I'm developing a system that manages and shares user passwords (which are encrypted using user generated symmetric keys). But of course a big concern is the user losing their symmetric key and the data becoming unrecoverable.

Which has led me to thinking about a system generated symmetric key. So that the user merely authenticates him/herself and it is the system that possesses the key (or knows how to generate the same key) and decrypts and sends the data.

I guess my question is: If this were open source, and everyone can see the code, (so it won't work that I have some seed hardcoded) is there any conceivable paradigm in which a system can generate a key, not store it (for security reasons), but be able to reproduce that same key, without anyone who has open access to the code learning what the key could be?

Even reading it now it sounds too good to be true, but I figured I'd ask anyway.

Thanking you in advance, Jeffrey

2 Answers 2


Nope. Symetric keys must be random. If you want to make the key recoverable, store it somewhere, or use some other recovery option. But don't generate it using some predictable algorithm or the whole system falls apart.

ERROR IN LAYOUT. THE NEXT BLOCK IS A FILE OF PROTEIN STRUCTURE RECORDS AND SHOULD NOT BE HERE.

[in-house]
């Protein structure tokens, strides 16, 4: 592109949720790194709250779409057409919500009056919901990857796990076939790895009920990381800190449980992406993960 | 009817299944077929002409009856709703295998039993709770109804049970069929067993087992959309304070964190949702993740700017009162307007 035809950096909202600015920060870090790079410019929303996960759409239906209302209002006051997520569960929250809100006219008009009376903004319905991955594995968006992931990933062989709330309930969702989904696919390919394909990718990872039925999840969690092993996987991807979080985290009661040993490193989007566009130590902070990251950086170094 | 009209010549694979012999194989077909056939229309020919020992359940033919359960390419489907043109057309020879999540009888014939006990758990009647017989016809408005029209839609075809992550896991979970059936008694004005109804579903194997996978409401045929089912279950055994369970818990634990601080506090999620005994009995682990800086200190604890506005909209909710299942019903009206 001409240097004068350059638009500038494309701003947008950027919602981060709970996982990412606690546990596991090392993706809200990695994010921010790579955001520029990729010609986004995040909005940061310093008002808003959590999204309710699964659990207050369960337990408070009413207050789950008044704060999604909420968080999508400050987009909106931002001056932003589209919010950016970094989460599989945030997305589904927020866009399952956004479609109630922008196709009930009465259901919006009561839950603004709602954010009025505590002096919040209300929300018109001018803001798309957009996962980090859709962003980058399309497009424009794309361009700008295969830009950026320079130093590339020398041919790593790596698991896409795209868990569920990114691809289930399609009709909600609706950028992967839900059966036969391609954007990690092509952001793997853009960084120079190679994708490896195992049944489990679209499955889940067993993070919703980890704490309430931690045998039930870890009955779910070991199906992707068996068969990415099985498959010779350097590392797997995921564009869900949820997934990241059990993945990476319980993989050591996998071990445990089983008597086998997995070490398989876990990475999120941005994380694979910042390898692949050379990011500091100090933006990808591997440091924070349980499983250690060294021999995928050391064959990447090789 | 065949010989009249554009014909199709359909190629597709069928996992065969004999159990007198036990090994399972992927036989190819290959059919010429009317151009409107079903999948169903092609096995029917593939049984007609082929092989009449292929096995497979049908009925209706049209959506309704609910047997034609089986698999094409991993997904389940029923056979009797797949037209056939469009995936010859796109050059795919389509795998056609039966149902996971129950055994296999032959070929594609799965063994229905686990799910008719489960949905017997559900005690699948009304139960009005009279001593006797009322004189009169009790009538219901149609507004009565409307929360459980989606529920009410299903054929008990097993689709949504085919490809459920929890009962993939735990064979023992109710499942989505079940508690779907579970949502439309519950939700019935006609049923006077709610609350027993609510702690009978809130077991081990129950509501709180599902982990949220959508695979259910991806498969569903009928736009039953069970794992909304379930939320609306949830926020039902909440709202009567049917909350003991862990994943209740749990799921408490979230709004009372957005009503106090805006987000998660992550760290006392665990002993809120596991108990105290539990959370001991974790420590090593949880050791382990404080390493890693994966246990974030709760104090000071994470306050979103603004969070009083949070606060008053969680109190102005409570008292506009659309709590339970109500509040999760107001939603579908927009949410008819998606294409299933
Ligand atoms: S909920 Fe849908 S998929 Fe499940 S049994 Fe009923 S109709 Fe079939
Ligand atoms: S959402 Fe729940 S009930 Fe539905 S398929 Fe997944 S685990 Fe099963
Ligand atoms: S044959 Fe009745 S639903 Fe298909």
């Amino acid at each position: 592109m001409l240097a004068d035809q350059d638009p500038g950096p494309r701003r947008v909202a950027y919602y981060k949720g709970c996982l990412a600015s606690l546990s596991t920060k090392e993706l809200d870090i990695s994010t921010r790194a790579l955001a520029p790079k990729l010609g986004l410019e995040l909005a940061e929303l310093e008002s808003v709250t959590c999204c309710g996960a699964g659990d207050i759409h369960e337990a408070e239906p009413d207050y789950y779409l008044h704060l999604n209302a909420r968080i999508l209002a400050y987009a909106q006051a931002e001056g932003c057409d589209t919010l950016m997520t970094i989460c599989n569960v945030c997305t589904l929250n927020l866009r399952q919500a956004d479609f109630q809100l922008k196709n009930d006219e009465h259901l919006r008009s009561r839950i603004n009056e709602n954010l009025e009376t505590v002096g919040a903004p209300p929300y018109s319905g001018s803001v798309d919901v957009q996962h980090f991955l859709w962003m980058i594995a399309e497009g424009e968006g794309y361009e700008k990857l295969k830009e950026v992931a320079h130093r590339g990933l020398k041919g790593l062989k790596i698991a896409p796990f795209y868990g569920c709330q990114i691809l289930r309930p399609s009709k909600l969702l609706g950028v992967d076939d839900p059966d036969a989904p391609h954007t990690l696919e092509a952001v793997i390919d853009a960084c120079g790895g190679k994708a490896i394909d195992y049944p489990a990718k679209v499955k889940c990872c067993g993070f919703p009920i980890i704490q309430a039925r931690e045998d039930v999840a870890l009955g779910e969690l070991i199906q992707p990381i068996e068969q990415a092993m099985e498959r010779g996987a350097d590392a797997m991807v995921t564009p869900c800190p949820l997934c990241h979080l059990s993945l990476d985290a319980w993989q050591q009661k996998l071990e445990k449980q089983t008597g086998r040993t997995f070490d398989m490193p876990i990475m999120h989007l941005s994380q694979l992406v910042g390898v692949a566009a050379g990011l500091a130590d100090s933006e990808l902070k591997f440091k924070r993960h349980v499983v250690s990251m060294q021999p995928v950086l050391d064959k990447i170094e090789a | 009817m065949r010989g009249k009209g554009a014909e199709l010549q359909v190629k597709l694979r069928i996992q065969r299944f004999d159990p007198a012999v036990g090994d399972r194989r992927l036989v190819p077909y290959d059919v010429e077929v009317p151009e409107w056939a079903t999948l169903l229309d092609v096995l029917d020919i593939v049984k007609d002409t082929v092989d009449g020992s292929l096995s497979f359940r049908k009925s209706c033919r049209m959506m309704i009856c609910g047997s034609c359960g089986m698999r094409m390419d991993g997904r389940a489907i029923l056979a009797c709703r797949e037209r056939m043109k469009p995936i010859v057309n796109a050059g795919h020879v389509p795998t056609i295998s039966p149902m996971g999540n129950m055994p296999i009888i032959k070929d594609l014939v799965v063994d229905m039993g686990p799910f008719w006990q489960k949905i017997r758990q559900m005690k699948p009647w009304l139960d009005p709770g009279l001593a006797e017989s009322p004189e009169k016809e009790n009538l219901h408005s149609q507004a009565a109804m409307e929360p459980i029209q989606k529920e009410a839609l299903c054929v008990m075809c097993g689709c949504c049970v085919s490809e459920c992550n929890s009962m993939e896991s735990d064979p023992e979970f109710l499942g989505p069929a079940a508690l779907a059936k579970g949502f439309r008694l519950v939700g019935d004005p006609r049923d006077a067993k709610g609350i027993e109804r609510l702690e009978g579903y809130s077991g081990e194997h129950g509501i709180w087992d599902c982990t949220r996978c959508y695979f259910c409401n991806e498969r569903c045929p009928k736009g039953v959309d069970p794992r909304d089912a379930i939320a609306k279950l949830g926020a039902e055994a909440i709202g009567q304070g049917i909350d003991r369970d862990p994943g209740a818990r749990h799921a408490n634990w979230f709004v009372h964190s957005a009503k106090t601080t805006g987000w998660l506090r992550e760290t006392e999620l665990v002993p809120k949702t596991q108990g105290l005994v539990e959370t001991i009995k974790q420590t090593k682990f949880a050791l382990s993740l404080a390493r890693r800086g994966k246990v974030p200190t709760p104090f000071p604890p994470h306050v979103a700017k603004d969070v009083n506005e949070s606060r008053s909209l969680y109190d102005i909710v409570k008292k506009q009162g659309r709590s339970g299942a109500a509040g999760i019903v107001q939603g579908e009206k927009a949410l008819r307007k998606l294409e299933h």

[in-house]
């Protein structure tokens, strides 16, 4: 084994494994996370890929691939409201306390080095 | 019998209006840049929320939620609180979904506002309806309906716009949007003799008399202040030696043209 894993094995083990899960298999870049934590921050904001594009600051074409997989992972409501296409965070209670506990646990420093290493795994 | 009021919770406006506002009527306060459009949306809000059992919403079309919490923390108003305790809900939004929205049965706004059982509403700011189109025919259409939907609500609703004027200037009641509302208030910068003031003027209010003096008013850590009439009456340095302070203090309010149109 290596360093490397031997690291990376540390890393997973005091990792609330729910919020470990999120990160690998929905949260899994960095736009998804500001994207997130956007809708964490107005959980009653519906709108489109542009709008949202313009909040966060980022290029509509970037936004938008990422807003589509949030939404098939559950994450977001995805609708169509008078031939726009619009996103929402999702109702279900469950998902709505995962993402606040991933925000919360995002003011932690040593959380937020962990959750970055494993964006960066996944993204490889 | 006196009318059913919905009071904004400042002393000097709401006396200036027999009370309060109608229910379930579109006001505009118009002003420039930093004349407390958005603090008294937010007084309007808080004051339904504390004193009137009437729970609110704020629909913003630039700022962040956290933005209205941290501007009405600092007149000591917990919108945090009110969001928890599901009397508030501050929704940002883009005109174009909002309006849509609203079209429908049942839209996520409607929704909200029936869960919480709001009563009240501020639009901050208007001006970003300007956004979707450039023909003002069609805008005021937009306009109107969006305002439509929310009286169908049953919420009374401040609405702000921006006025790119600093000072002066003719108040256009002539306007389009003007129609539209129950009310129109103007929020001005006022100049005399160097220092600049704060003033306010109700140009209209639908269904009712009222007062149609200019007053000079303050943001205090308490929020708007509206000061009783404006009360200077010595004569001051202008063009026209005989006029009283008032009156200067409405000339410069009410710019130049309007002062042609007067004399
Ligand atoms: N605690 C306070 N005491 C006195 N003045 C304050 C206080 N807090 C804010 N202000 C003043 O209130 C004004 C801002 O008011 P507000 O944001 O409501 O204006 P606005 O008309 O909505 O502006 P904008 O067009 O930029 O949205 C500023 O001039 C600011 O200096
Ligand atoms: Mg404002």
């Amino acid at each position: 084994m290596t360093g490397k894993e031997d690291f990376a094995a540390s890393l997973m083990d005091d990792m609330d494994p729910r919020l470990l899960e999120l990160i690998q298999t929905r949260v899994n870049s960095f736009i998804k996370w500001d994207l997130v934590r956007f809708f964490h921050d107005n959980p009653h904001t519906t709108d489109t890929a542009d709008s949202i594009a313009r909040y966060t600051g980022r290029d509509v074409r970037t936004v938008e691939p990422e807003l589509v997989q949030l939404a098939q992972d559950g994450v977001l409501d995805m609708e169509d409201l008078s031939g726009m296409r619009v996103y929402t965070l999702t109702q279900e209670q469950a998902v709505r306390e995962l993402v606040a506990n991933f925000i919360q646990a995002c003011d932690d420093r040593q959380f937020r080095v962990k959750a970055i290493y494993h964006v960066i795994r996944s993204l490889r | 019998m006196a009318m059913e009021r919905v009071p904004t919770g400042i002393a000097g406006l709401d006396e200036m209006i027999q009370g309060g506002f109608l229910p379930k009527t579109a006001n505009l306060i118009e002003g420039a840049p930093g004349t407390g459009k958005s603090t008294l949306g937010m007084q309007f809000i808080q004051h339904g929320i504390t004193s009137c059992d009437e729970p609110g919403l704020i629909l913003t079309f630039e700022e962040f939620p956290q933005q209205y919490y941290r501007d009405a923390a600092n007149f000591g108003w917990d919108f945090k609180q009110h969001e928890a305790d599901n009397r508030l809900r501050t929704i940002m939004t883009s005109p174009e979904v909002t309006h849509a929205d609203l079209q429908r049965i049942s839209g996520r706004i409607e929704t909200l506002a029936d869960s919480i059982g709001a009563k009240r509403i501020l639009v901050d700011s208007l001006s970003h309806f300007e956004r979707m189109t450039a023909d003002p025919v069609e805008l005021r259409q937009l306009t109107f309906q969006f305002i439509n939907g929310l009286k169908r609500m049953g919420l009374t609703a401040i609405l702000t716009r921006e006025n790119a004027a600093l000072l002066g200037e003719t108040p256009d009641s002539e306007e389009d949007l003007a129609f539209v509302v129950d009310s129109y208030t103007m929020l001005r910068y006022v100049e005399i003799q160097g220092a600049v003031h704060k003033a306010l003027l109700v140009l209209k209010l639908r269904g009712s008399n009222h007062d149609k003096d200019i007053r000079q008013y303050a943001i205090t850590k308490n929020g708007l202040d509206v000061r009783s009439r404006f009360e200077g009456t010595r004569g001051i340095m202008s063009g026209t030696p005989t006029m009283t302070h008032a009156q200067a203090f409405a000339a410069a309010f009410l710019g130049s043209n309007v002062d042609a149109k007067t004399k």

Storing the key is far safer than generating it using a predictable system. Because when someone knows your system, then they have all the keys you'll ever generate.


Have you considered encrypting the whole database instead? Something like Transparent Data Encryption (TDE). You can read http://en.wikipedia.org/wiki/Transparent_Data_Encryption and http://msdn.microsoft.com/en-us/library/bb934049.aspx

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